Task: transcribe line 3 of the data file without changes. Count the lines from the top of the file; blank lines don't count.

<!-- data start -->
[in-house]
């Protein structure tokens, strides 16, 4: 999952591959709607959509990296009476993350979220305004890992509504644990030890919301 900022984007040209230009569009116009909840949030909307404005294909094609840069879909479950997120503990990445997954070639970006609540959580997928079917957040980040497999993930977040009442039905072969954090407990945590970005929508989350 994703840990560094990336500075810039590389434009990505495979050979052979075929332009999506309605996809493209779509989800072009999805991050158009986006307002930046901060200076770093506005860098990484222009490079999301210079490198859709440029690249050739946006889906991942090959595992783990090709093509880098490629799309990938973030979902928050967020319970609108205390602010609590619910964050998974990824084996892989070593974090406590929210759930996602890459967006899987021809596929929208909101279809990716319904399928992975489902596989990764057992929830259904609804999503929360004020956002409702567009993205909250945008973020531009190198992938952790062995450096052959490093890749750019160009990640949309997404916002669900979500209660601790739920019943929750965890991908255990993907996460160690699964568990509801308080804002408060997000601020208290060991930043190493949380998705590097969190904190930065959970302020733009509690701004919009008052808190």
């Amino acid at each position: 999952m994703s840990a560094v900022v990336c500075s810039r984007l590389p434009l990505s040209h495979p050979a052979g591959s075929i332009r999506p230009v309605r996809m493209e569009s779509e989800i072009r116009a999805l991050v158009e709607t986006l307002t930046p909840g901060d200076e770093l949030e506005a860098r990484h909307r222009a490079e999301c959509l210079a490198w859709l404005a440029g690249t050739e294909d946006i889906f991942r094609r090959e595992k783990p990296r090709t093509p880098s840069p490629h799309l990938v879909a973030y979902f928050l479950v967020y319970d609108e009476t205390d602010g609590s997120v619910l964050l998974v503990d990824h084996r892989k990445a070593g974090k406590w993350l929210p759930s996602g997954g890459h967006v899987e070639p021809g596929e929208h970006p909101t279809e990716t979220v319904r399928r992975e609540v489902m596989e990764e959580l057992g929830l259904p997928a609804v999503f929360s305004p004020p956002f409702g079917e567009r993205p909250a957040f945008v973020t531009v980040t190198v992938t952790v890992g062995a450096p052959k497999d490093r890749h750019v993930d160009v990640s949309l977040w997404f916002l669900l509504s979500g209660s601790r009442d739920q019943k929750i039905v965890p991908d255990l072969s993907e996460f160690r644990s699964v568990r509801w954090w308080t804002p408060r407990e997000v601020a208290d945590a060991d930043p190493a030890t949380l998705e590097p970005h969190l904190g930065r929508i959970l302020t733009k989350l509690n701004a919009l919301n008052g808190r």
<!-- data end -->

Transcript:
């Amino acid at each position: 999952m994703s840990a560094v900022v990336c500075s810039r984007l590389p434009l990505s040209h495979p050979a052979g591959s075929i332009r999506p230009v309605r996809m493209e569009s779509e989800i072009r116009a999805l991050v158009e709607t986006l307002t930046p909840g901060d200076e770093l949030e506005a860098r990484h909307r222009a490079e999301c959509l210079a490198w859709l404005a440029g690249t050739e294909d946006i889906f991942r094609r090959e595992k783990p990296r090709t093509p880098s840069p490629h799309l990938v879909a973030y979902f928050l479950v967020y319970d609108e009476t205390d602010g609590s997120v619910l964050l998974v503990d990824h084996r892989k990445a070593g974090k406590w993350l929210p759930s996602g997954g890459h967006v899987e070639p021809g596929e929208h970006p909101t279809e990716t979220v319904r399928r992975e609540v489902m596989e990764e959580l057992g929830l259904p997928a609804v999503f929360s305004p004020p956002f409702g079917e567009r993205p909250a957040f945008v973020t531009v980040t190198v992938t952790v890992g062995a450096p052959k497999d490093r890749h750019v993930d160009v990640s949309l977040w997404f916002l669900l509504s979500g209660s601790r009442d739920q019943k929750i039905v965890p991908d255990l072969s993907e996460f160690r644990s699964v568990r509801w954090w308080t804002p408060r407990e997000v601020a208290d945590a060991d930043p190493a030890t949380l998705e590097p970005h969190l904190g930065r929508i959970l302020t733009k989350l509690n701004a919009l919301n008052g808190r």